UIC Donald Trump Rally. (Mark Raulson, CC BY-NC-SA 2.0)
On March 11, 2016, the UIC Pavilion will provide venue space to an expected 9,500 Donald Trump supporters for his campaign rally. The Republican businessman turned Presidential candidate is scheduled to speak at 6pm. DNAinfo.com reports that over 180 UIC professors and staff members have concerns regarding the safety of their diverse staff at the UIC Pavilion as well as the prospect of hostility and physical violence towards students, alumni, and faculty alike who come to express their opposition.
Trump campaign rallies have gained notoriety for their encouragement of violence and removal of protesters. Chicago organizers are hopeful that with a massive show of protesters at Trump’s rally, there will be a lower risk of encountering violence. Representative Luis Gutierrez has vowed to stand outside the UIC Pavilion in solidarity with protesters.
Chicago Trump Protest Logo
Chicago Trump Protest Logo

Shortly after Trump’s announcement, protesters began organizing their opposition, starting with a Facebook campaign called “Trump Rally Protest” to stand in solidarity against the Presidential candidate. As of Thursday, nearly 10,000 people signed up to take part. Concurrently, another petition campaign opposing Trump’s rally at the UIC Pavilion, has reached over 49,280 signatures.

Trump who has openly expressed his racist, commonly xenophobic ideals has said that he would put a “temporary” ban on Muslims entering the country if elected. MSNBC ran a story quoting Trump going so far as to say he “would certainly implement” a database system tracking Muslims in the United States. In January 2016, a Muslim woman named Rose Hamid was escorted out of a Trump rally in the midst of her silent protest. In his latest statement negatively categorizing all Muslims, Trump told CNN’s Anderson Cooper last night:

I think Islam hates us…There’s something there; there’s a tremendous hatred there. There’s a tremendous hatred. We have to get to the bottom of it. There is an unbelievable hatred of us.

The University of Illinois at Chicago has gone to great lengths making sure it is inescapably clear that while the UIC Pavilion is the rental space for Trump’s campaign rally, they are not endorsing his or any other campaign. University Chancellor Michael Amiridis sent a letter to staff and students earlier in the week explaining that it is University policy to rent space out to political candidates, regardless of where they stand on the issues. “UIC encourages public and civic engagement and endorses that the ideal answer to speech that does not like, or finds offensive is more speech and not censorship,” Amiridis wrote. Further, “UIC’s core values and diverse community are not endangered by the presence of any political candidate, no matter what.”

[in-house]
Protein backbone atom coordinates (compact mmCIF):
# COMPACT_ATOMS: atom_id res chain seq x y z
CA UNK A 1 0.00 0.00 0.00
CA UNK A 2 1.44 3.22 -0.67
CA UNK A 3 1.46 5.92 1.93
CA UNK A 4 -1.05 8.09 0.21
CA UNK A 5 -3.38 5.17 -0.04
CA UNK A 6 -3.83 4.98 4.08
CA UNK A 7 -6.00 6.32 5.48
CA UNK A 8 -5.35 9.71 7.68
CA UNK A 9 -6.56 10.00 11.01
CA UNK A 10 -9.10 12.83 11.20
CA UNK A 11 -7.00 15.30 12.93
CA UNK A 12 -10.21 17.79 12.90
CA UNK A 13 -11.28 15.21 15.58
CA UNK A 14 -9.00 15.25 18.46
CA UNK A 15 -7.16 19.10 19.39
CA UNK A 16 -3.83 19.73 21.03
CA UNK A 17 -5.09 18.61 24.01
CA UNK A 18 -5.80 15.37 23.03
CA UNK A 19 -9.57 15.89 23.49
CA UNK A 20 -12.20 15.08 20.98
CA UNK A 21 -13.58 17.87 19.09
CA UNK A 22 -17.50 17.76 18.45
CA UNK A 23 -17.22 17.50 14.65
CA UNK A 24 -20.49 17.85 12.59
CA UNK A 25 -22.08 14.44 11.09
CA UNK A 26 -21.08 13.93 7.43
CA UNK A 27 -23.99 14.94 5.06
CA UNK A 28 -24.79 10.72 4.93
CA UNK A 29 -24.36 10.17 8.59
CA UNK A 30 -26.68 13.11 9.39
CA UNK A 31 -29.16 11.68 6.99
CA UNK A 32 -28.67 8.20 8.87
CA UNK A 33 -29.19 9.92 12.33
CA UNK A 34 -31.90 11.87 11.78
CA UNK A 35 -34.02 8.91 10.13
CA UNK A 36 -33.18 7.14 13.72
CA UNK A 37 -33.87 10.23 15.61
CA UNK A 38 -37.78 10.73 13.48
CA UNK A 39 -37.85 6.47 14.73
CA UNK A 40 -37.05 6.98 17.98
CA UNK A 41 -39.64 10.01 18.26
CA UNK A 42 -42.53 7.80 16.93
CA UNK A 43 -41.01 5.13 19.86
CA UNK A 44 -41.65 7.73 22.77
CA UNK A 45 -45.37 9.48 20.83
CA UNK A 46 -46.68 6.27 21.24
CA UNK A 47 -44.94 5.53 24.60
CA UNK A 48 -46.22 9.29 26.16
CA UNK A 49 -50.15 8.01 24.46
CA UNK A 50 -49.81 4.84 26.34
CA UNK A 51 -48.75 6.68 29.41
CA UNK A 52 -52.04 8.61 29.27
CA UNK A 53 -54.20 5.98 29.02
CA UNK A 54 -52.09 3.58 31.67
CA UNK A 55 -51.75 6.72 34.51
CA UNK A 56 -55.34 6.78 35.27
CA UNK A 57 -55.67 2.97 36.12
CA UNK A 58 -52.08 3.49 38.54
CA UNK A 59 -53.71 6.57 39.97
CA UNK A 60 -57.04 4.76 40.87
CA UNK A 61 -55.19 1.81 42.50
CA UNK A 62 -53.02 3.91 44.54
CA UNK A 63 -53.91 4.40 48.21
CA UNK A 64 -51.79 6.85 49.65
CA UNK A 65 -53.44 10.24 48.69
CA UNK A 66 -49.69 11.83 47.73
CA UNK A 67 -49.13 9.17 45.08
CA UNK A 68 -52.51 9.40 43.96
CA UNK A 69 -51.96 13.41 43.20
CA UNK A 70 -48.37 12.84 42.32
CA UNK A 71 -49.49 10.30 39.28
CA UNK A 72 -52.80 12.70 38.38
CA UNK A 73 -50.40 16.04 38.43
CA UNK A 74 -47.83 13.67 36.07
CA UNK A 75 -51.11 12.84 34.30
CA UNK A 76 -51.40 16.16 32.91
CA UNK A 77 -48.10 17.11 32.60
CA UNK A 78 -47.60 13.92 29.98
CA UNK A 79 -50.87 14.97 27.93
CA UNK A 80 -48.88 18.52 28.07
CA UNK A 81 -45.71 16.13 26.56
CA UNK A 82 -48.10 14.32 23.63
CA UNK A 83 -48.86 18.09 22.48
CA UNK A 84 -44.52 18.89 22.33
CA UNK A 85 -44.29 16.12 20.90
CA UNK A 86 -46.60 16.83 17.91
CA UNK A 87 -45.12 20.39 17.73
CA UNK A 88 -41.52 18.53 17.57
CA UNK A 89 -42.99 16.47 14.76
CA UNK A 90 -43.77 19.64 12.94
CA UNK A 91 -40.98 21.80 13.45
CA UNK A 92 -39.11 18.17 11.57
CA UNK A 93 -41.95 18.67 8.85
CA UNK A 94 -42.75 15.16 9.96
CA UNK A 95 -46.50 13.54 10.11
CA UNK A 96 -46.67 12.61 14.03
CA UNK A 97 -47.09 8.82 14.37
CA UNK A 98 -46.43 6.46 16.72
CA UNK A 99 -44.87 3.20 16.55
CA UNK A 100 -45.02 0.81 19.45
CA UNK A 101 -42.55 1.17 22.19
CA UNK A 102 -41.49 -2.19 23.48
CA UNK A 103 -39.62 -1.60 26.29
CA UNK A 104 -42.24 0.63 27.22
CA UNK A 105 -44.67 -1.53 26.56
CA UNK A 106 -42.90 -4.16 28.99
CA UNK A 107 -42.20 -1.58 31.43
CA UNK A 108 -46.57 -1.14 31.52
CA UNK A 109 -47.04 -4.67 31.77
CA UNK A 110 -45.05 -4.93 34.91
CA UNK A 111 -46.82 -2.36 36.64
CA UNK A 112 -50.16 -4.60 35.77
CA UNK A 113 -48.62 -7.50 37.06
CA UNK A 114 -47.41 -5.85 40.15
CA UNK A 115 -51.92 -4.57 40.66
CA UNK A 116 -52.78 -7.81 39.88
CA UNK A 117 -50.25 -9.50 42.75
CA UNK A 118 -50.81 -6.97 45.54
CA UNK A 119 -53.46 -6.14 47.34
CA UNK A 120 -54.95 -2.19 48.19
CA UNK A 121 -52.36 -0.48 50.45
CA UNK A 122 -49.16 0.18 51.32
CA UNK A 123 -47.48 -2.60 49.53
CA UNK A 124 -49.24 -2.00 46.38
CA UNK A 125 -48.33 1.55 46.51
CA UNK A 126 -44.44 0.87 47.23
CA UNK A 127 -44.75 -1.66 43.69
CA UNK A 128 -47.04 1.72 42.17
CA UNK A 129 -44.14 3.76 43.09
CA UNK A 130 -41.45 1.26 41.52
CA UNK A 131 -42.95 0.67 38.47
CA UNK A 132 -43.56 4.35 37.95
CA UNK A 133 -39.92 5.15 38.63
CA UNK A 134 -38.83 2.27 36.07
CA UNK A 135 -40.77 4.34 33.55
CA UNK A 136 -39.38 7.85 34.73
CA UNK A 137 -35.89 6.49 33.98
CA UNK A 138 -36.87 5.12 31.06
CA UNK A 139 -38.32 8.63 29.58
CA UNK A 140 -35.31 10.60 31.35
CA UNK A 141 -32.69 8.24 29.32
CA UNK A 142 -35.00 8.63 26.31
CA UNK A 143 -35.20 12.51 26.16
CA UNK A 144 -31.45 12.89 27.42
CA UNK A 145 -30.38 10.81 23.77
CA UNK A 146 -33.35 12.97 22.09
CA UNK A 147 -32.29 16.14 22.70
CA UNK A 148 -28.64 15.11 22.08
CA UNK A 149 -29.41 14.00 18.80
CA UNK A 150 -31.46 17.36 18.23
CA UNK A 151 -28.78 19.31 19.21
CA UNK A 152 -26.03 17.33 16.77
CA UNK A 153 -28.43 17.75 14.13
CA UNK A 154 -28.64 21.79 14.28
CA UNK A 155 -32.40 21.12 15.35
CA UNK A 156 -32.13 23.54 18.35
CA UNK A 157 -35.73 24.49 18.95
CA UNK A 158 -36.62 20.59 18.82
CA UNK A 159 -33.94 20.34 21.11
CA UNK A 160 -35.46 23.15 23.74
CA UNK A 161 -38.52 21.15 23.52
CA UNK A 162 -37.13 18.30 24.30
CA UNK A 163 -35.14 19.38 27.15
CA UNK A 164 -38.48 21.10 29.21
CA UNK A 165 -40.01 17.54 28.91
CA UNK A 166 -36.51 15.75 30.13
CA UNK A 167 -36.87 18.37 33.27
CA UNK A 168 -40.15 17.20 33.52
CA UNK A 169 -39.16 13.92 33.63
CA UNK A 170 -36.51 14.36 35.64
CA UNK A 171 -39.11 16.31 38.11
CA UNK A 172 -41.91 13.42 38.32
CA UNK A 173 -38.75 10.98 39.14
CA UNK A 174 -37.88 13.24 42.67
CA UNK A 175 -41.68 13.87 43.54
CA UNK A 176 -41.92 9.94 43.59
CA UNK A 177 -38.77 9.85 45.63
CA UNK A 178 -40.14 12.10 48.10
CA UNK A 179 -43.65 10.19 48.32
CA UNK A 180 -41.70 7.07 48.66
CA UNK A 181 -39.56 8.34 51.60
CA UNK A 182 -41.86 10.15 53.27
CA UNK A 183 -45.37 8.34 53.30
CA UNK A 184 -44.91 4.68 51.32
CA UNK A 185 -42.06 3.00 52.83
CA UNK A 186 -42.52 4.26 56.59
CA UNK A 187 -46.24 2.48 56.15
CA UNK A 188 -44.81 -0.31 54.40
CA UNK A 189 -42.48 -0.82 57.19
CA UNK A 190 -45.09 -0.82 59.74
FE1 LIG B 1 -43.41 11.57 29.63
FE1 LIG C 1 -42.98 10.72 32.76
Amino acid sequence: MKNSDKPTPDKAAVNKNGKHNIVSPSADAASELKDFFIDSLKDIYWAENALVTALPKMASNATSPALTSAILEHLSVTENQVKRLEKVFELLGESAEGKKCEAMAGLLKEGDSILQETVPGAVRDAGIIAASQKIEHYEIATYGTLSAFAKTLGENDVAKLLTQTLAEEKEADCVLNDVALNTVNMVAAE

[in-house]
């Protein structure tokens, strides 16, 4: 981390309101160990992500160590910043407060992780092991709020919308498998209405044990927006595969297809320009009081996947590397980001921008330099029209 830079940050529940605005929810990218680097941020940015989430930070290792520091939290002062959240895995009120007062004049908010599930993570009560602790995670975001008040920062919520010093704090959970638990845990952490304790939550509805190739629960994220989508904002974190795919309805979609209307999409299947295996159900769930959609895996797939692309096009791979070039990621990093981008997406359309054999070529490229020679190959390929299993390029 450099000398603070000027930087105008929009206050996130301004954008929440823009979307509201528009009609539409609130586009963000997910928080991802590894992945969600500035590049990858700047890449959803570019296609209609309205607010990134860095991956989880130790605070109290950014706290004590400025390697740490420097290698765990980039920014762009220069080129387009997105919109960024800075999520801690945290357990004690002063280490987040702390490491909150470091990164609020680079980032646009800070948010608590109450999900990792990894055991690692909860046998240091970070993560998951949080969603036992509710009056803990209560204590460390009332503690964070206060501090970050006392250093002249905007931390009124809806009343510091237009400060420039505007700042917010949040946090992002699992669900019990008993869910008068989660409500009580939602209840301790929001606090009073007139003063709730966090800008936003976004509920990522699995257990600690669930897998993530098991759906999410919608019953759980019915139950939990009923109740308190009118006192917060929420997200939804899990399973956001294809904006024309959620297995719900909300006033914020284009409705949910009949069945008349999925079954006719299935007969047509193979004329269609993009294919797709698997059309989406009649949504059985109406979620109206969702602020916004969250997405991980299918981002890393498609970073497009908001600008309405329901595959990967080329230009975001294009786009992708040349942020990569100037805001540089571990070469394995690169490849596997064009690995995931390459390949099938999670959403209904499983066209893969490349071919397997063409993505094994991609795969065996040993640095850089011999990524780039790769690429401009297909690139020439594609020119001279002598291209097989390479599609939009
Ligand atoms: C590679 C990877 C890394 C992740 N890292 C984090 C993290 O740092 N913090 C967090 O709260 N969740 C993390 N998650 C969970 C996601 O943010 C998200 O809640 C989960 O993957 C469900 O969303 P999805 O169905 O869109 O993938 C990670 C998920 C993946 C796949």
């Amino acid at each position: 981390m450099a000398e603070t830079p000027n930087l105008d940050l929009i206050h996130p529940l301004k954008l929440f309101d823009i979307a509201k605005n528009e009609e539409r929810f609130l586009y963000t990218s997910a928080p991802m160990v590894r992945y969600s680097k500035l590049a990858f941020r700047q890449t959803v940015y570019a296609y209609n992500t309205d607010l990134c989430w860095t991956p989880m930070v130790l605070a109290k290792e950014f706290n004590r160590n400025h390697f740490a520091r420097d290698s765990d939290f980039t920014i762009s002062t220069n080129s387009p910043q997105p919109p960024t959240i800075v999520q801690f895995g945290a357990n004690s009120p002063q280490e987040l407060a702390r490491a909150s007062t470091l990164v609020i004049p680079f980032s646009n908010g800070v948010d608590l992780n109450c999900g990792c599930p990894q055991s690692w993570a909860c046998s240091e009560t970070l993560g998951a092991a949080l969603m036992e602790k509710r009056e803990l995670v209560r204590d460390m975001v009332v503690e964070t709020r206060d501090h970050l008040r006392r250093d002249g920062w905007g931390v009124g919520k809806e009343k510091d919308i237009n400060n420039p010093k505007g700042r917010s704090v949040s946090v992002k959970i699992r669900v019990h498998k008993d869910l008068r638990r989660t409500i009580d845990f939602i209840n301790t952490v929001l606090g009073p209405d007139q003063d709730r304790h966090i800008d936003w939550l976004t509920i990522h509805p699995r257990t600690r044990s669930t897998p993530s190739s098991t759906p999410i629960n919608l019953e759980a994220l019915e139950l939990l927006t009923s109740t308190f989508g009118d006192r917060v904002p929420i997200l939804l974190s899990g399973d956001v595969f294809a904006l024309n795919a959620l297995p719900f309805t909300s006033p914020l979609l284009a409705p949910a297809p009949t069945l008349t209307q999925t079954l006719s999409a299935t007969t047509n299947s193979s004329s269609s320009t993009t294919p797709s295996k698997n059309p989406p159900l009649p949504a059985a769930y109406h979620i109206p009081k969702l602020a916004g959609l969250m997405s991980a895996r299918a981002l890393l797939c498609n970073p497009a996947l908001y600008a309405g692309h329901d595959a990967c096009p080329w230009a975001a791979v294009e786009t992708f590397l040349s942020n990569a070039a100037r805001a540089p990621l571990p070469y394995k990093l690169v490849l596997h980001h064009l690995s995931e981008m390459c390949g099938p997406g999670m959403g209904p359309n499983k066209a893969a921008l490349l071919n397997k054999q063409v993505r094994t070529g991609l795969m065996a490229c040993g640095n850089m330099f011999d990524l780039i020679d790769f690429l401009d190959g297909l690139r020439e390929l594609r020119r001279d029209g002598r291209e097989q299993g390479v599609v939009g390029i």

Regardless of the efforts by the UIC Chancellor, students are confused about Trump’s choice of venue and are not convinced that Trump’s rally is a positive for the University.

UIC student, Aamna stressed how odd it is that the very diverse campus of UIC was chosen as the venue for the rally.

It’s ironic that Trump has chosen UIC to hold a rally at. We are one of the most diverse campuses in the nation. Minority groups constantly show solidarity with each other at UIC. We stand together and will counter the hatred he brings with nothing but love for each other as fellow humans. We have too much regard for each other to let a tyrant separate us. At first, I was a little scared of him being on my campus, but I know that as a community he can have no effect on us.

Another UIC student Mashia spoke of Trump’s views on preventing people from immigrating to the US.

I feel as though some of his ideas such as preventing individuals from certain religious and ethnic groups immigrating to the United States go against the fundamental ideas of our country. Our country is known to be a place where everyone is given an equal opportunity and one’s ethnicity or religion doesn’t make them less American. I am all for freedom of speech, but I feel as though some of the things he wants to accomplish through his campaign would impinge on the freedom of many individuals.

Finally, another UIC student Sana expressed the need for students to actually hear his negative views, but questions the rally’s location.

I guess since it is a public university, it’s okay to have different opinions shared, but personally I find Trump’s ideologies to be propaganda and when the university encourages someone like that and gives them a platform it’s problematic. Higher education is about being intelligent enough to form informed opinions and allowing someone with so much hatred and bigotry to preach to students takes away from that. I could potentially see this going well if people hear the words from him in person and realize how stupid his ideas are, but I don’t think a college campus is the place to do that.

Despite the massive staff and student opposition to Trump’s rally, it looks like UIC will continue on as planned and provide the venue for the Trump campaign, March 11.


The views expressed in this article are the author’s own and do not necessarily reflect Chicago Monitor’s editorial policy.


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